Taxing Gold (Medals)

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Not only do the winning athletes at the Olympic games take home a medal, they also take home a decent paycheck. The gold medal itself is valued at approximately $650, and the athlete gets a check for $25,000. For silver, the medal is worth $330, and comes with a $15,000 check. The bronze medal is worth a mere $5, but comes with a $10,000 prize. As of the time I am writing this post, that totals $1,610,000 in prize money for US athletes. (39 gold, 25 silver, 29 bronze).

The issue here is that both the medal and the cash are taxed for the athletes. The IRS's theory: this is no different than winning the lottery, its income. Senator Rubio's theory (who introduced the bill): the athletes are being punished for their accomplishments at the Olympics by taxing their excellence. The proposed Olympic Tax Elimination Act would exclude the value of any prize or award won in athletic competition at the Olympic Games from gross income.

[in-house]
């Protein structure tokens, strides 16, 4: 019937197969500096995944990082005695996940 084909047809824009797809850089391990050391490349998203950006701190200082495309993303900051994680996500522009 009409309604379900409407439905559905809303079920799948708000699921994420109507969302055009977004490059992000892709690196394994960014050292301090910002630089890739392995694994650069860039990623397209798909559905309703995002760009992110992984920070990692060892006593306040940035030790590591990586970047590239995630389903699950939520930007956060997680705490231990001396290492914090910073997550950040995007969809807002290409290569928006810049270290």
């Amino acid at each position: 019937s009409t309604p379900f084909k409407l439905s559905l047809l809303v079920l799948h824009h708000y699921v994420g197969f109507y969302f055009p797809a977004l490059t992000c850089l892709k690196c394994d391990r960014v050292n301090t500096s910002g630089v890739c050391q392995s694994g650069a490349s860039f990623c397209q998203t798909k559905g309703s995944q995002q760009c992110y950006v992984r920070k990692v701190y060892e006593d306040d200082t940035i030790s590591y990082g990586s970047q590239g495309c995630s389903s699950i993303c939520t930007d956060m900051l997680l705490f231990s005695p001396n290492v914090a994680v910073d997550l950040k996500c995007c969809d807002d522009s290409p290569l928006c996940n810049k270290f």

I am yet to hear anyone distinguish between taxing the value of the medal and taxing the actual money received. I can see the argument that the medals received, regardless of what it is made of is more of a "trophy" than income. I was surprised to hear the athletes are taxed on the value of the medal. I highly doubt any athlete intends to sell their medal for the cash. (Though I did find a 1952 Olympic Gold Medal from the games in Finland for sale, starting bid almost $5,000, in case anyone is interested.) The cash on the other hand, right or wrong, I at least can see why they are taxed on that. But should they be taxed?

Only time will tell which side of the policy debate will win this battle.

Published In: Art, Entertainment & Sports Updates, Tax Updates

DISCLAIMER: Because of the generality of this update, the information provided herein may not be applicable in all situations and should not be acted upon without specific legal advice based on particular situations.

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